Commissioned by Josephine Louise Newcomb, in loving memory of Warren Smith Newcomb
The King David window was commissioned in 1894 by Josephine Louise Newcomb in honor of her late husband Warren. The window tells the biblical story of King David, depicting David looking up towards heaven as he plays the harp, implying that he had been spoken to by God and that he is aware of the presence of the divine. Tiffany portrays the strings of the harp in steel rod – two of which need to be re-welded -- which is unexpected in stained glass work, but can be seen in another of Tiffany’s depiction of David in the South Parish Congregational Church in Augusta, Maine. This window is larger than the Newcomb King David Window, which allows for the beautiful landscape designs the artist is known for.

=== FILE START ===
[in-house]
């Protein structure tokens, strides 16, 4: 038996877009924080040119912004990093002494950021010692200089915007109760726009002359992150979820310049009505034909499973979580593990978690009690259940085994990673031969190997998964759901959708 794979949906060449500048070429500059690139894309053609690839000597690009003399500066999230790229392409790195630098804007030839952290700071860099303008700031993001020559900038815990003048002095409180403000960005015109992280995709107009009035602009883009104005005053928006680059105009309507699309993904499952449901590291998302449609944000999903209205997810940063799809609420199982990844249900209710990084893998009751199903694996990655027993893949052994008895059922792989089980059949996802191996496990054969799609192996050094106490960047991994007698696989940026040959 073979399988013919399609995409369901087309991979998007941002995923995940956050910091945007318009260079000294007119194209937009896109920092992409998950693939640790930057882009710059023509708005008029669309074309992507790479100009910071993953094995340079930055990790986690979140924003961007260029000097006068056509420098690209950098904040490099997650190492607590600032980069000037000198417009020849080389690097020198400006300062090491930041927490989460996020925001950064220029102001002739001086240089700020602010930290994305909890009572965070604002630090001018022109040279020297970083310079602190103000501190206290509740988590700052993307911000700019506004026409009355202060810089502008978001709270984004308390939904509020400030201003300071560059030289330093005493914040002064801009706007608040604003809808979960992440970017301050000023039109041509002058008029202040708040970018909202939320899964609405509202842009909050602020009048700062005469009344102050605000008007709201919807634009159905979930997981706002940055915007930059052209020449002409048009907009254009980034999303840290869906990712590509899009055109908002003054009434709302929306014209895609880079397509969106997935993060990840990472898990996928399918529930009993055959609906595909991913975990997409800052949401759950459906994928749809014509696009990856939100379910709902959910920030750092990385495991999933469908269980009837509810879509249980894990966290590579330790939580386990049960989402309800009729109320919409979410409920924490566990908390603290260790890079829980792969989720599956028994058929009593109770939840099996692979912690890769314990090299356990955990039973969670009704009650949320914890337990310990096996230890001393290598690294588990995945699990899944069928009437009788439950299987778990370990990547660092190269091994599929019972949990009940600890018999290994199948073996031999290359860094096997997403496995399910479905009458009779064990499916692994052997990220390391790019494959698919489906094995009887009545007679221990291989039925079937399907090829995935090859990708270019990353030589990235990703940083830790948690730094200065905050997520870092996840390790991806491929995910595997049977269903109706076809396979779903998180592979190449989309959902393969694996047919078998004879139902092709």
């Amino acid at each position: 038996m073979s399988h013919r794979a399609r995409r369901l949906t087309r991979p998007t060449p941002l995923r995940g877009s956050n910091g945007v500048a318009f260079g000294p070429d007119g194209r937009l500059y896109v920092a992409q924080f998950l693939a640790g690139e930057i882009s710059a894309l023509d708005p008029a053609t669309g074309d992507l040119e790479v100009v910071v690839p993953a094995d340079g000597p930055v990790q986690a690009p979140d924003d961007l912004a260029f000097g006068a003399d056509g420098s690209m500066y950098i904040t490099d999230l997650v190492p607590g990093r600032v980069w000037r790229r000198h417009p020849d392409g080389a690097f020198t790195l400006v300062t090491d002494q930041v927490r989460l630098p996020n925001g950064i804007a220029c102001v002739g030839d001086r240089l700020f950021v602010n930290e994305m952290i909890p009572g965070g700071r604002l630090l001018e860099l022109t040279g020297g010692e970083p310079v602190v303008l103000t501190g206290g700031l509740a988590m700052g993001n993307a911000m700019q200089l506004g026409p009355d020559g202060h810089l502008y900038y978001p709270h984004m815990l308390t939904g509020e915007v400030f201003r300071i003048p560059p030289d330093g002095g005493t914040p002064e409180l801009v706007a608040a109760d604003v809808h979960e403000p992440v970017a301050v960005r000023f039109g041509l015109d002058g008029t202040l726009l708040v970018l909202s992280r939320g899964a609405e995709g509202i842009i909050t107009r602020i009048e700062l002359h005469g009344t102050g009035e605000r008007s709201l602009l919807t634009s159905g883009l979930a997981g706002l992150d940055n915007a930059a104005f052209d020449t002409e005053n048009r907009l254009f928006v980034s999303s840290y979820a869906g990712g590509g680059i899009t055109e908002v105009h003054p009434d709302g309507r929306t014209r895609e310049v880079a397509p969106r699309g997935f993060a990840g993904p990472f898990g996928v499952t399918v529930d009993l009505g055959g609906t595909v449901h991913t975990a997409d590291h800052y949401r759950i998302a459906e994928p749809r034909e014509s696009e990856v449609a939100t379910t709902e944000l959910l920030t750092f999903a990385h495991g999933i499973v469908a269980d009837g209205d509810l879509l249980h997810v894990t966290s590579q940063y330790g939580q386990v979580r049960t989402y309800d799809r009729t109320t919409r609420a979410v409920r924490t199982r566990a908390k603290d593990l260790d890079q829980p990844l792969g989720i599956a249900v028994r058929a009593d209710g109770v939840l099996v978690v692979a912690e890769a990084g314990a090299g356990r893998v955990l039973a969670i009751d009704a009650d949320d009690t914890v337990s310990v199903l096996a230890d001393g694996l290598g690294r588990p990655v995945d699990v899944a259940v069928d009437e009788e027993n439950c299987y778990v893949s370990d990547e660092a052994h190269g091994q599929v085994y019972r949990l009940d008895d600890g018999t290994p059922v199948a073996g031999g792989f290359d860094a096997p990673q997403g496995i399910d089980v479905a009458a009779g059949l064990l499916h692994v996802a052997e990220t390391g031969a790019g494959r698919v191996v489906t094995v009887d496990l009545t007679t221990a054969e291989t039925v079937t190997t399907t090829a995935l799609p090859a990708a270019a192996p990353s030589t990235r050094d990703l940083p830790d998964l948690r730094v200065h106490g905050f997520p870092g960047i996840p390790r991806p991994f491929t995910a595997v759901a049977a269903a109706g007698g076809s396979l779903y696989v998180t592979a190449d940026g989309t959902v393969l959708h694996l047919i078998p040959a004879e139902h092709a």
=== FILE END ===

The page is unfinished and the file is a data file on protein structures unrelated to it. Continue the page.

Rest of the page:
This King David window was originally placed next to the St. Cecilia Window in the Newcomb Chapel on Newcomb College Garden District campus. There are many similarities between the King David and St. Cecilia windows, mainly that the globes of these two windows feature examples of "favrile" glass. Favrile means "handmade". Favrile glass is made by blowing a fine metal dust or powdered glass over hot glass to create a reflective iridescence. This is not a technique Tiffany invented, but he bought an American patent for it so only his Studio could use it. Soon favrile became synonymous with Tiffany glass in America.
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